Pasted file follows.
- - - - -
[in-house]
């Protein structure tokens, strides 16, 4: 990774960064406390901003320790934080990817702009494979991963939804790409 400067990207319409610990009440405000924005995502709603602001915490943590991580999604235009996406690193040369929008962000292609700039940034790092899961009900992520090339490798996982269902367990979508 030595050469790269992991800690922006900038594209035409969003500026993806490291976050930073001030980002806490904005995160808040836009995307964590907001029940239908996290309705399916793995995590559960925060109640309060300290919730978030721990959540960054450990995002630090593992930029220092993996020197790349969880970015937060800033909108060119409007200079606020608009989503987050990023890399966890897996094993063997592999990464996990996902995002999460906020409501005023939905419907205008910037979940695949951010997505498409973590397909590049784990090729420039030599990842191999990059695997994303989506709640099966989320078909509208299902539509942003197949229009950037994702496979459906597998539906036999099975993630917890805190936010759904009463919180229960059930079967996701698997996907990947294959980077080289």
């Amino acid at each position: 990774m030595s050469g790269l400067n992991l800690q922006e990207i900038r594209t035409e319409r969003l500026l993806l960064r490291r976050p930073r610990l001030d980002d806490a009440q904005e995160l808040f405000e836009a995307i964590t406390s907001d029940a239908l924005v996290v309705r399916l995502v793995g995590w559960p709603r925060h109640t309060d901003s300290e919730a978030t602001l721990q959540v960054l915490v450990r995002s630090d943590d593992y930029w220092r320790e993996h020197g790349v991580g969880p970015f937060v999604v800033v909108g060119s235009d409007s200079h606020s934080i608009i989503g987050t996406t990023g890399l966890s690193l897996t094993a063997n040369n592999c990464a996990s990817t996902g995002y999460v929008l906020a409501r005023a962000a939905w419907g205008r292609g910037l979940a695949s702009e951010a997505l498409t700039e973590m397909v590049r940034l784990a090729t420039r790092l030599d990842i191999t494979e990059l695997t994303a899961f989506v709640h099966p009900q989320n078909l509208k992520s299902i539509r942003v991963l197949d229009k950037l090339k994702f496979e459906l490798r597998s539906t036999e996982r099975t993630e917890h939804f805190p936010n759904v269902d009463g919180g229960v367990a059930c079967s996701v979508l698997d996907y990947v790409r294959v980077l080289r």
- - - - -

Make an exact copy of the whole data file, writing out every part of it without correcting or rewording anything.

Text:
[in-house]
């Protein structure tokens, strides 16, 4: 990774960064406390901003320790934080990817702009494979991963939804790409 400067990207319409610990009440405000924005995502709603602001915490943590991580999604235009996406690193040369929008962000292609700039940034790092899961009900992520090339490798996982269902367990979508 030595050469790269992991800690922006900038594209035409969003500026993806490291976050930073001030980002806490904005995160808040836009995307964590907001029940239908996290309705399916793995995590559960925060109640309060300290919730978030721990959540960054450990995002630090593992930029220092993996020197790349969880970015937060800033909108060119409007200079606020608009989503987050990023890399966890897996094993063997592999990464996990996902995002999460906020409501005023939905419907205008910037979940695949951010997505498409973590397909590049784990090729420039030599990842191999990059695997994303989506709640099966989320078909509208299902539509942003197949229009950037994702496979459906597998539906036999099975993630917890805190936010759904009463919180229960059930079967996701698997996907990947294959980077080289």
């Amino acid at each position: 990774m030595s050469g790269l400067n992991l800690q922006e990207i900038r594209t035409e319409r969003l500026l993806l960064r490291r976050p930073r610990l001030d980002d806490a009440q904005e995160l808040f405000e836009a995307i964590t406390s907001d029940a239908l924005v996290v309705r399916l995502v793995g995590w559960p709603r925060h109640t309060d901003s300290e919730a978030t602001l721990q959540v960054l915490v450990r995002s630090d943590d593992y930029w220092r320790e993996h020197g790349v991580g969880p970015f937060v999604v800033v909108g060119s235009d409007s200079h606020s934080i608009i989503g987050t996406t990023g890399l966890s690193l897996t094993a063997n040369n592999c990464a996990s990817t996902g995002y999460v929008l906020a409501r005023a962000a939905w419907g205008r292609g910037l979940a695949s702009e951010a997505l498409t700039e973590m397909v590049r940034l784990a090729t420039r790092l030599d990842i191999t494979e990059l695997t994303a899961f989506v709640h099966p009900q989320n078909l509208k992520s299902i539509r942003v991963l197949d229009k950037l090339k994702f496979e459906l490798r597998s539906t036999e996982r099975t993630e917890h939804f805190p936010n759904v269902d009463g919180g229960v367990a059930c079967s996701v979508l698997d996907y990947v790409r294959v980077l080289r």